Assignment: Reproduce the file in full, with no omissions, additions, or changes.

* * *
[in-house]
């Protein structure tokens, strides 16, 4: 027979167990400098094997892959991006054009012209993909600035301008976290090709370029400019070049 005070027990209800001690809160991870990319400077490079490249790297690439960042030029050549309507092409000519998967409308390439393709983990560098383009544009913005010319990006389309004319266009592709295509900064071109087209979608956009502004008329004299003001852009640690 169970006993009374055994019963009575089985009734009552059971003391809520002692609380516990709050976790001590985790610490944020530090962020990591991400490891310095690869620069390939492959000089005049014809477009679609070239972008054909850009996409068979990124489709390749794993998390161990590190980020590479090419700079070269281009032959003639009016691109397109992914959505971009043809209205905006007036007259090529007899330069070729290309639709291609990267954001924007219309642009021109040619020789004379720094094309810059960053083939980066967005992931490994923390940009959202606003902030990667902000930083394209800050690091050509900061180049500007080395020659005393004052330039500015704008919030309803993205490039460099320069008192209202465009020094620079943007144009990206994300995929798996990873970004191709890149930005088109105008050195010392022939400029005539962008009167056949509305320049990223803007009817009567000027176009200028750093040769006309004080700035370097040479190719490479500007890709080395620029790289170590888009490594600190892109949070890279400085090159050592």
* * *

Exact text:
[in-house]
């Protein structure tokens, strides 16, 4: 027979167990400098094997892959991006054009012209993909600035301008976290090709370029400019070049 005070027990209800001690809160991870990319400077490079490249790297690439960042030029050549309507092409000519998967409308390439393709983990560098383009544009913005010319990006389309004319266009592709295509900064071109087209979608956009502004008329004299003001852009640690 169970006993009374055994019963009575089985009734009552059971003391809520002692609380516990709050976790001590985790610490944020530090962020990591991400490891310095690869620069390939492959000089005049014809477009679609070239972008054909850009996409068979990124489709390749794993998390161990590190980020590479090419700079070269281009032959003639009016691109397109992914959505971009043809209205905006007036007259090529007899330069070729290309639709291609990267954001924007219309642009021109040619020789004379720094094309810059960053083939980066967005992931490994923390940009959202606003902030990667902000930083394209800050690091050509900061180049500007080395020659005393004052330039500015704008919030309803993205490039460099320069008192209202465009020094620079943007144009990206994300995929798996990873970004191709890149930005088109105008050195010392022939400029005539962008009167056949509305320049990223803007009817009567000027176009200028750093040769006309004080700035370097040479190719490479500007890709080395620029790289170590888009490594600190892109949070890279400085090159050592």